Two Inadequate Voices


2IV is a platform for image-makers to recount and reflect textually on their stories of being out in the world whilst photographing.

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Yask Desai
Pooran Singh

Pooran Singh was an Indian from Punjab who migrated alone to Australia as a 30-year-old in 1899 to earn money for his extended family in India. He took up hawking in the state of Victoria and continued to work in the profession for the entire 48 years that he spent in Australia. Pooran purchased goods, including food items, haberdashery and children toys, from department stores in larger towns and then, traveling by horse and cart, he called upon remote farms and cattle stations and sold his wares to their occupants. 

Almost 50 years later Pooran Singh passed away after a short illness in 1947. Throughout his working life in Australia, he repatriated money to his family in Punjab and upon his death he left 1500 pounds in equal shares to his four nephews, as he was never married and had no children of his own. The family used the money to build a house and placed a plaque upon the house bearing Pooran Singh’s name. 

Shortly before he died Pooran told his friend’s wife (who was caring for him during his final days) that he wished for his ashes to be sent to India upon his death. The executors of his will, however, failed to ensure that the ashes were returned to his family in India and instead they remained uncollected at the Guyett Funeral Home in Warrnambool for 63 years. 

Initially, they were safeguarded by the home’s proprietor, Jack Guyett until, shortly before his own death in 1986, he expressed a longing to his daughter Alice (who still runs the business today) that Pooran’s ashes would one day be collected by his family. Alice continued to keep the ashes within the family business.  

Finally, in 2010, Melbourne based historians Kenna and Jordan discovered the existence and whereabouts of the ashes. Then, in conjunction with an Australian-Indian journalist, they located Harmel Uppal, Pooran Singh’s great nephew who lived in Wolverhampton in the UK. Upon becoming aware of the ashes Harmel, a keen clay pigeon shooter, duly flew to Australia and collected them. He then travelled to India and repatriated his great uncles’ remains, immersing them in the Ganges River in Haridwar in Northern India and fulfilling his forefather’s final wish, 63 years after his passing. Harmel credits his own family's financial success with the sacrifices made by Pooran Singh.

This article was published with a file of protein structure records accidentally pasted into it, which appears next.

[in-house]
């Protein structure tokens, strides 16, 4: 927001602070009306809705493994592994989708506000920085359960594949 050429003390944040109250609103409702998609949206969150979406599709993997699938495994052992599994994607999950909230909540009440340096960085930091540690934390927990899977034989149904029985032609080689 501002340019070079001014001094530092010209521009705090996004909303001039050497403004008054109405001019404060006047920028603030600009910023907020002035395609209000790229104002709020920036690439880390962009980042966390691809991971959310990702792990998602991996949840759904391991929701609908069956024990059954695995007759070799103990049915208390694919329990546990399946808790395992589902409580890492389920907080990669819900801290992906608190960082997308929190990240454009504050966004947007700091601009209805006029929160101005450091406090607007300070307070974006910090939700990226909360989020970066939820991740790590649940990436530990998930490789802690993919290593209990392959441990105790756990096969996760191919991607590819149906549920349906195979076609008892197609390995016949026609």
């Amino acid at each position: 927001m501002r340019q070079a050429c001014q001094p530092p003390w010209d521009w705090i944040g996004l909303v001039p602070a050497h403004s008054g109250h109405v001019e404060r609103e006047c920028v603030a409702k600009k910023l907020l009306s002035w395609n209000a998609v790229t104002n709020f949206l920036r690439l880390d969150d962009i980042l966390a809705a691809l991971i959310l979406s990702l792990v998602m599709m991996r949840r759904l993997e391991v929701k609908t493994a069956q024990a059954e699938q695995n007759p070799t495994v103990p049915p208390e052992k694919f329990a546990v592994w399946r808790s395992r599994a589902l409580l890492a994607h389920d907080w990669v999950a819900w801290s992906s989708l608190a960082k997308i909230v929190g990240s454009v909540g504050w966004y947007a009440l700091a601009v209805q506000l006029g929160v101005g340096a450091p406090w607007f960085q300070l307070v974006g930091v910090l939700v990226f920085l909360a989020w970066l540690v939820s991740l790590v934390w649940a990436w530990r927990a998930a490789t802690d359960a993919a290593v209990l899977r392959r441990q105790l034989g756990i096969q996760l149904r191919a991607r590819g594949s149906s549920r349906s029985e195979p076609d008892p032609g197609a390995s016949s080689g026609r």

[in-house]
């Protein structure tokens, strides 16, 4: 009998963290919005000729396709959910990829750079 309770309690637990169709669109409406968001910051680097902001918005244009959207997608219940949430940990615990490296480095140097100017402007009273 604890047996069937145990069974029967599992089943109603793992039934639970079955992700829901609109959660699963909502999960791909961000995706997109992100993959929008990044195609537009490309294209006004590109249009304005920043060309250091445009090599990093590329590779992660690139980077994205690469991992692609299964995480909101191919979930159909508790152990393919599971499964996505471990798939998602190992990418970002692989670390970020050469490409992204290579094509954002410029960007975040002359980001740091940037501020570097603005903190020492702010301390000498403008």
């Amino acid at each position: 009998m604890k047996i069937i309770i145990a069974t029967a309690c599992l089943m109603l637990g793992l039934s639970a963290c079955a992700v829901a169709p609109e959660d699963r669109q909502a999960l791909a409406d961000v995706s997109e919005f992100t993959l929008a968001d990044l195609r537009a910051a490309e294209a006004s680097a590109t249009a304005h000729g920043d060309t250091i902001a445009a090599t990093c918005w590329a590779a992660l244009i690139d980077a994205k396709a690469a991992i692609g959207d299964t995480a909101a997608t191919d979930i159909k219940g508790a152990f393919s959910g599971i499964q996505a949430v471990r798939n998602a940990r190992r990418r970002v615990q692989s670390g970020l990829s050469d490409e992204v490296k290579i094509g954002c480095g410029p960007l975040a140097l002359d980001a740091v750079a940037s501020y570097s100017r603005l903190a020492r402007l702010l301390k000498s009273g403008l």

My latest work Telia involves the use of archival materials, documentation and the creation of self-authored photographs to pay a subjective homage to the men who migrated from undivided India and worked as hawkers in rural Australia between the late 19th and mid 20th centuries.

I have sought to discover a balance between the creation of new imagery and the utilisation of existing visual material. In this sense, Telia is heavily influenced by methodologies employed by Joan Fontcuberta and especially this statement: “preserving a sustainable equilibrium within the universe of images requires coordinating the containment of production with acts of recovery.”

The purpose of the work is not to create a definitive reinterpretation of existing histories of the men who worked as hawkers but instead an attempt to adopt a methodology that combines the study of existing subjective histories with visually based production and recovery that creates meaning and offers a historically orientated sociopolitical narrative concerning specific race relations in the late 19th and early 20th centuries within colonial Australia.

Telia is important because much of the existing academic and visually based discussion of the hawkers positions them in a singularly historical context and separates them from present conceptions and discussions of Australian identity. Telia however links contemporary notions of contemporary Australian identity with past historical milieus and constructs.

Written Note: Gayle McNaly a resident of Wodonga who contacted me when she heard about my research. She can remember seeing the hawkers as a little girl when they used come to her farm.

Yask Desai is a Melbourne-based Australian-Indian visual artist who works with photography, video, archives and text. His work concerns itself with themes of place and collective and individual identity. Desai often combines historical and social research to explore the cultural connections between imagery, history and constructions of identity.